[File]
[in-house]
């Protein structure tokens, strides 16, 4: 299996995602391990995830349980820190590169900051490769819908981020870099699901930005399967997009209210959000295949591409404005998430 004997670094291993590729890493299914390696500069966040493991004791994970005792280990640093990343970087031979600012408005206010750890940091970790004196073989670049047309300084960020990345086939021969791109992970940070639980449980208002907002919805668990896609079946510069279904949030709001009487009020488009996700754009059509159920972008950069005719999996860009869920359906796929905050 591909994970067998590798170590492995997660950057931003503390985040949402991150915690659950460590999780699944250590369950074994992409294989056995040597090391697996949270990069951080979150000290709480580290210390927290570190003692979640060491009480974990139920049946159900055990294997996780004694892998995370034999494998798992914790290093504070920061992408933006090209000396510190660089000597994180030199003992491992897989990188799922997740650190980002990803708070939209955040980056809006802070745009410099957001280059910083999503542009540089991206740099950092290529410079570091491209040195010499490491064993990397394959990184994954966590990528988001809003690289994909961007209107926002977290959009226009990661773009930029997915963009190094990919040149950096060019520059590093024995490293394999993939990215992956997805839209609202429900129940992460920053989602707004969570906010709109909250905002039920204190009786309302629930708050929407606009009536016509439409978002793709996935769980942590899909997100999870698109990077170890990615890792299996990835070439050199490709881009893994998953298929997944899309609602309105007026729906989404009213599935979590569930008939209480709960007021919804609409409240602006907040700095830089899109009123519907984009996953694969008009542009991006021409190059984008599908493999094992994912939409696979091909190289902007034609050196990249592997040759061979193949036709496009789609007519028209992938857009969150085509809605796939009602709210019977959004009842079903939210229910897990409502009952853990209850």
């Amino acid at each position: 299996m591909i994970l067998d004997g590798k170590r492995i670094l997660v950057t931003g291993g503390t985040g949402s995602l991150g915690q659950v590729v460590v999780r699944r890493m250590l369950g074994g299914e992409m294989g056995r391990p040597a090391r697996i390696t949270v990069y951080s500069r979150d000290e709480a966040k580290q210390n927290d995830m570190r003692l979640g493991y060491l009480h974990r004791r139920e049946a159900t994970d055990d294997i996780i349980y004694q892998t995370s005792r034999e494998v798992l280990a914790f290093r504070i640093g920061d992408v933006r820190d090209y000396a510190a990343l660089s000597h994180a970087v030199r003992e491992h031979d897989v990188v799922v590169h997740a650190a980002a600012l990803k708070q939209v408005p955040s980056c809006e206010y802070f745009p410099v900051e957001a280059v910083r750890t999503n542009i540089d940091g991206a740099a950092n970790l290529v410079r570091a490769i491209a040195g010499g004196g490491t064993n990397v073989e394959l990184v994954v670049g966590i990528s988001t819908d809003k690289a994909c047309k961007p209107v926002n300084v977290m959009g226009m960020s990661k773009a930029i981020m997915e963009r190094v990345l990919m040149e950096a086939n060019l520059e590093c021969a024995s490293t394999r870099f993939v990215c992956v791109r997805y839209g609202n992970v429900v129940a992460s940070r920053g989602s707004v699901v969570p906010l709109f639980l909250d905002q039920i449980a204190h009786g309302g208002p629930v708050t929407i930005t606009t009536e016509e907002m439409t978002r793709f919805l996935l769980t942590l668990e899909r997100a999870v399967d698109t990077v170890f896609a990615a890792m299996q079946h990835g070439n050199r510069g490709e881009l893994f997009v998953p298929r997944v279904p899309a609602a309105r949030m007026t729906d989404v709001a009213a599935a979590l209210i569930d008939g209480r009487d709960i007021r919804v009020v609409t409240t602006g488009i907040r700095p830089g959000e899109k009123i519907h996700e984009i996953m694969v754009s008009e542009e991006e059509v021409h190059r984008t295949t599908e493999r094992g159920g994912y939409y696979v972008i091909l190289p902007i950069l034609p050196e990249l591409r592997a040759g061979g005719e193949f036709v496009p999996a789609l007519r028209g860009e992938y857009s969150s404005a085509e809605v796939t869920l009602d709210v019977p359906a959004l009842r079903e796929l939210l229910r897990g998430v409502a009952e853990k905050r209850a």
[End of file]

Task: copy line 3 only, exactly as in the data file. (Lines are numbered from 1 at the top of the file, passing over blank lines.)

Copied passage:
């Amino acid at each position: 299996m591909i994970l067998d004997g590798k170590r492995i670094l997660v950057t931003g291993g503390t985040g949402s995602l991150g915690q659950v590729v460590v999780r699944r890493m250590l369950g074994g299914e992409m294989g056995r391990p040597a090391r697996i390696t949270v990069y951080s500069r979150d000290e709480a966040k580290q210390n927290d995830m570190r003692l979640g493991y060491l009480h974990r004791r139920e049946a159900t994970d055990d294997i996780i349980y004694q892998t995370s005792r034999e494998v798992l280990a914790f290093r504070i640093g920061d992408v933006r820190d090209y000396a510190a990343l660089s000597h994180a970087v030199r003992e491992h031979d897989v990188v799922v590169h997740a650190a980002a600012l990803k708070q939209v408005p955040s980056c809006e206010y802070f745009p410099v900051e957001a280059v910083r750890t999503n542009i540089d940091g991206a740099a950092n970790l290529v410079r570091a490769i491209a040195g010499g004196g490491t064993n990397v073989e394959l990184v994954v670049g966590i990528s988001t819908d809003k690289a994909c047309k961007p209107v926002n300084v977290m959009g226009m960020s990661k773009a930029i981020m997915e963009r190094v990345l990919m040149e950096a086939n060019l520059e590093c021969a024995s490293t394999r870099f993939v990215c992956v791109r997805y839209g609202n992970v429900v129940a992460s940070r920053g989602s707004v699901v969570p906010l709109f639980l909250d905002q039920i449980a204190h009786g309302g208002p629930v708050t929407i930005t606009t009536e016509e907002m439409t978002r793709f919805l996935l769980t942590l668990e899909r997100a999870v399967d698109t990077v170890f896609a990615a890792m299996q079946h990835g070439n050199r510069g490709e881009l893994f997009v998953p298929r997944v279904p899309a609602a309105r949030m007026t729906d989404v709001a009213a599935a979590l209210i569930d008939g209480r009487d709960i007021r919804v009020v609409t409240t602006g488009i907040r700095p830089g959000e899109k009123i519907h996700e984009i996953m694969v754009s008009e542009e991006e059509v021409h190059r984008t295949t599908e493999r094992g159920g994912y939409y696979v972008i091909l190289p902007i950069l034609p050196e990249l591409r592997a040759g061979g005719e193949f036709v496009p999996a789609l007519r028209g860009e992938y857009s969150s404005a085509e809605v796939t869920l009602d709210v019977p359906a959004l009842r079903e796929l939210l229910r897990g998430v409502a009952e853990k905050r209850a």